2014 marks the 500th anniversary of the birth of John Knox, the Protestant Reformer who risked life and limb for the sake of the gospel in Scotland and much of western Europe. Steven Lawson retells the story in his newest work, John Knox Fearless Faith.
The author guides readers though the fascinating account of Knox’s life – a life filled with pain and persecution, powerful preaching, and passionate appeals. He portrays the Protestant Reformer as one who “remained stout of heart and strong in conviction” even as he neared the end of his life. Lawson observes, “To the very end, Knox was preaching Christ and Him crucified, exalting his Savior and extolling his Lord.”
John Knox Fearless Faith is a boon for discouraged pastors who have experienced the sting of false accusation and the pain of persecution. It serves a sort of theological balm for pastors who are lonely in ministry and on the verge of throwing in the ecclesiastical towel. In a few short sentences, Dr. Lawson rightly summarizes the fiery Reformers passion for truth and his steely resolve:
Through these many dangers, Knox persevered in his ministry, boldly preaching the Word and trusting God for the outcome. Beneath his frail body was an unshakeable confidence in the sovereignty of God. He believed that his times were appointed for him by an all-powerful God. He knew that he was invincible within the allotted time of the divine will. His faith remained strong in the One who orders all things.
As Knox approached his final years, his commitment to God grew yet deeper. The opposition he faced never subsided, even to the end, but neither did his confidence in God.
May pastors find strength in this godly man whose birth 500 years ago marked church history and changed a generation. May John Knox fuel our resolve to boldly preach God’s Word and wield the mighty sword of Reformed truth for the world to see and savor. May pastors lead the next generation of Christians who live with the integrity and the zeal of Knox. May they rebuke and admonish carnal professors who seek to divide Christ’s church. May they be inspired by his example as they champion the cause of truth and challenge every rival from Rome, Mecca, Salt Lake City and every heresy that poses a threat to the gospel!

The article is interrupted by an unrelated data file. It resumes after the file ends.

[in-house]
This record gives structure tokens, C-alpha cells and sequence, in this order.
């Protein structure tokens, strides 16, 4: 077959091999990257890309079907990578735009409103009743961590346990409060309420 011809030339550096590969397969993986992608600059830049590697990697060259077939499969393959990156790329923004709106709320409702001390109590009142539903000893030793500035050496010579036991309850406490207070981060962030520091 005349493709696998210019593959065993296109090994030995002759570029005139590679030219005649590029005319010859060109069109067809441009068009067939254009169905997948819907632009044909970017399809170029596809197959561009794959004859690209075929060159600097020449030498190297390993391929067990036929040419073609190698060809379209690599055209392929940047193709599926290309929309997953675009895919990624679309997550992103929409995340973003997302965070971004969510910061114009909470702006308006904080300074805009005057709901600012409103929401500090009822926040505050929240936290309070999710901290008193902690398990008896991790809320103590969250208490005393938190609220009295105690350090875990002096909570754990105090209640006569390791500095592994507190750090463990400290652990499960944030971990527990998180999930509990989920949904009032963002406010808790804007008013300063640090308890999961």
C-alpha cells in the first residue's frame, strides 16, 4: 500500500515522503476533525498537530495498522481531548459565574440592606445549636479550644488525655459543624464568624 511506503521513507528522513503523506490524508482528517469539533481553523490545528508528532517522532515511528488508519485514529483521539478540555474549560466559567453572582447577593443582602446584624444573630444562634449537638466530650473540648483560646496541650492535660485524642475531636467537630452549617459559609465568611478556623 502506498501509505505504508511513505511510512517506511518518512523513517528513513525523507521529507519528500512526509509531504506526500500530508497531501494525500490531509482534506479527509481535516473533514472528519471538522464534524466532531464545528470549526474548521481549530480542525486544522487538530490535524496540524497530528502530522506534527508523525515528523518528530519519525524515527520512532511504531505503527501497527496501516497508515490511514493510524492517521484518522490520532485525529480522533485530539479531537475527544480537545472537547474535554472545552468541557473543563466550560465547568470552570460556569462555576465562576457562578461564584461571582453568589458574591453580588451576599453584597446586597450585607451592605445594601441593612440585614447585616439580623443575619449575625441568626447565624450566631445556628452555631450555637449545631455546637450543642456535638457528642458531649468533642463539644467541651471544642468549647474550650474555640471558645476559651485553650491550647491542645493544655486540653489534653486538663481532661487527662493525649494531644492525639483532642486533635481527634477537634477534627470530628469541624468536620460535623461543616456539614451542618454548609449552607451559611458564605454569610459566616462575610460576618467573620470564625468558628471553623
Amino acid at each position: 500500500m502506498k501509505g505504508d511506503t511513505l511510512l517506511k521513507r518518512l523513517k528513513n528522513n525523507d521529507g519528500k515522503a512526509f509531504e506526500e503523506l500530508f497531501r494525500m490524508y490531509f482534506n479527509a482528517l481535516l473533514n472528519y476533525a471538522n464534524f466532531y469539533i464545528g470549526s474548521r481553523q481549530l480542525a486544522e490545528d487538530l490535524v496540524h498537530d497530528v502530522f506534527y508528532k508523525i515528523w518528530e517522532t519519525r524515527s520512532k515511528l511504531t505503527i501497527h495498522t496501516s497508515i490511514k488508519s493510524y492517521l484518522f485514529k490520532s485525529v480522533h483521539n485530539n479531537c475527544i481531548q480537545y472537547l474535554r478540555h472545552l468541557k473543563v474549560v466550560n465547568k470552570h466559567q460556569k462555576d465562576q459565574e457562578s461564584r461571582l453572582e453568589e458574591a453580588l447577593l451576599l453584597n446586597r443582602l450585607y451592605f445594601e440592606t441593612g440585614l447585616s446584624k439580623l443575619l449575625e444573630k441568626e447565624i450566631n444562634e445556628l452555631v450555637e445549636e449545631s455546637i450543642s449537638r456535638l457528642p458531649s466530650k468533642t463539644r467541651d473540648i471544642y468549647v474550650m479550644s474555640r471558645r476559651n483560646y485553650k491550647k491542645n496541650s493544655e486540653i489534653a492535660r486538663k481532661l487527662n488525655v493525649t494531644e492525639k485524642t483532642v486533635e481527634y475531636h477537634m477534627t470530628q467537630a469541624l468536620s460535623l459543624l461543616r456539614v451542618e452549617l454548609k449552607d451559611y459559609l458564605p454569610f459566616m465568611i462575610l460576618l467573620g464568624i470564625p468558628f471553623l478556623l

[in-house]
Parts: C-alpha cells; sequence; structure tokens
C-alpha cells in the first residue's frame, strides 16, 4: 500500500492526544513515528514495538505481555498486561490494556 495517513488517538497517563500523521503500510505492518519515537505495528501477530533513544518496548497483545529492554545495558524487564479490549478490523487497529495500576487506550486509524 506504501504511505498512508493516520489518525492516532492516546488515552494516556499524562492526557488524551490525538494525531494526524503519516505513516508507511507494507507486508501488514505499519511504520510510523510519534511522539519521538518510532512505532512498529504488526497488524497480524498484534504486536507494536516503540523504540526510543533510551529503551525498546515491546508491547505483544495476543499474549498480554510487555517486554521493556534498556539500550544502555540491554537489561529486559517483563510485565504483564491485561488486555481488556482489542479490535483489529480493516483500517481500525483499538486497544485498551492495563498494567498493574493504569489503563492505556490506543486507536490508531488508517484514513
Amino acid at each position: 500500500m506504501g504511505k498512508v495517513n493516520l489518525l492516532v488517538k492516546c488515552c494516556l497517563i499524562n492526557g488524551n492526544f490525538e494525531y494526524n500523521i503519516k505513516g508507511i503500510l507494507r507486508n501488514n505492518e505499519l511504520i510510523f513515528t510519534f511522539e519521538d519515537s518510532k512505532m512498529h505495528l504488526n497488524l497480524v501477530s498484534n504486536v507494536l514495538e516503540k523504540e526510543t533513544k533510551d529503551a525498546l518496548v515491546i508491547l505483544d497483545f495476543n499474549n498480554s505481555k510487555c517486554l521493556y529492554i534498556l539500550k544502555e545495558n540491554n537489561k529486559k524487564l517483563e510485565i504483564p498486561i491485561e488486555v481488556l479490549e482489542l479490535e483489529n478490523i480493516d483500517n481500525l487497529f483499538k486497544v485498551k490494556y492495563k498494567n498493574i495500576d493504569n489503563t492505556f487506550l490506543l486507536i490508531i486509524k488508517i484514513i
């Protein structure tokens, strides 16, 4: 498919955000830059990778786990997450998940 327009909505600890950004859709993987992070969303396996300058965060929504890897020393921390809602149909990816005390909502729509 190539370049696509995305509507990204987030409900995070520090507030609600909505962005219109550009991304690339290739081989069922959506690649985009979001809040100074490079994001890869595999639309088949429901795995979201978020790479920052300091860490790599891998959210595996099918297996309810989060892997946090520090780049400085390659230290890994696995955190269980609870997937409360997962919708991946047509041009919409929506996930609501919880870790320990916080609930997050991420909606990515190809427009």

I waited for Gregg Allison’s, Historical Theology for over a year. After carefully devouring over 700 pages, Allison’s work does not disappoint.
Historical Theology is patterned after Wayne Grudem’s, Systematic Theology and follows a topical-chronological framework that makes studying historical theology a real delight. For those familiar with historical theology, a discipline that is often presented in a dull and dreary manner, Allison’s work is a gift that will be utilized and appreciated by many Bible students and pastors.
Historical Theology is arranged in seven sections:
Part 1: The Doctrine of the Word of God
Part 2: The Doctrine of God
Part 3: The Doctrine of Humanity
Part 4: The Doctrines of Christ and the Holy Spirit
Part 5: The Doctrine of the Application of Redemption
Part 6: The Doctrine of the Church
Part 7: The Doctrine of the Future
Each section follows a predictable pattern that moves readers through the respective doctrinal developments that begin with the early church and proceed to the middle ages, the Reformation, and the modern period.
The author presents historical developments in a fair and gracious manner. He alerts readers to matters that pertain to heretical proclivities as well as orthodox dogma.
Historical Theology will no doubt serve as the standard textbook in Bible College and Seminaries for many years to come.
Heresy: A History of Defending the Truth, by Alister McGrath is a detailed overview of the progression of heresy in the church. Part one defines heresy and provides a helpful summary of the origins of the idea of heresy. “The essential feature of heresy is that it is not unbelief (rejection of the core beliefs of a worldview such as Christianity) in the strict sense of the term, but a form of that faith that is held ultimately to be subversive or destructive, and thus indirectly leads to such unbelief.”
Part two examines the roots of heresy. McGrath provides a fascinating historical survey of the development of heresy and its early development in church history.
Part three summarizes the classical heresies of Christianity including Ebionitism, Docetism, Valentinism, Arianism, Donatism, and Pelagianism. McGrath does an especially noteworthy job on his treatment of the arch-heretic, Pelagius. However, I would commend R.C. Sproul’s, Willing to Believe to any readers interested in a deeper look at the Pelagian heresy.
McGrath rightly points out the pervasiveness of Pelagianism “on Western culture, even if its name means little to most. It articulates one of the most natural of human thoughts – that we are capable of taking control of ourselves and transforming ourselves into what we would have ourselves be.” Indeed, the tentacles of Pelagianism are not only choking the world, this diabolical worldview has found entry into the American church.
Finally, part four focuses on the impact of heresy. The author urges the reader to recognize that “the pursuit of orthodoxy is essentially the quest for Christian authenticity” and to recognize the tendency that heresies have in “repeating themselves.”
McGrath’s book is a noteworthy summary of the history of heresy. However, if one is a newcomer to this subject, I recommend starting with John Hannah’s, Our Legacy: A History of Christian Doctrine. Additionally, Harold O.J. Brown’s work, Heresies will provide readers with a detailed look at the heresies that have consistently plagued the church. Each work is a clear reminder of the danger of heretical ideas creeping into the fabric of the church.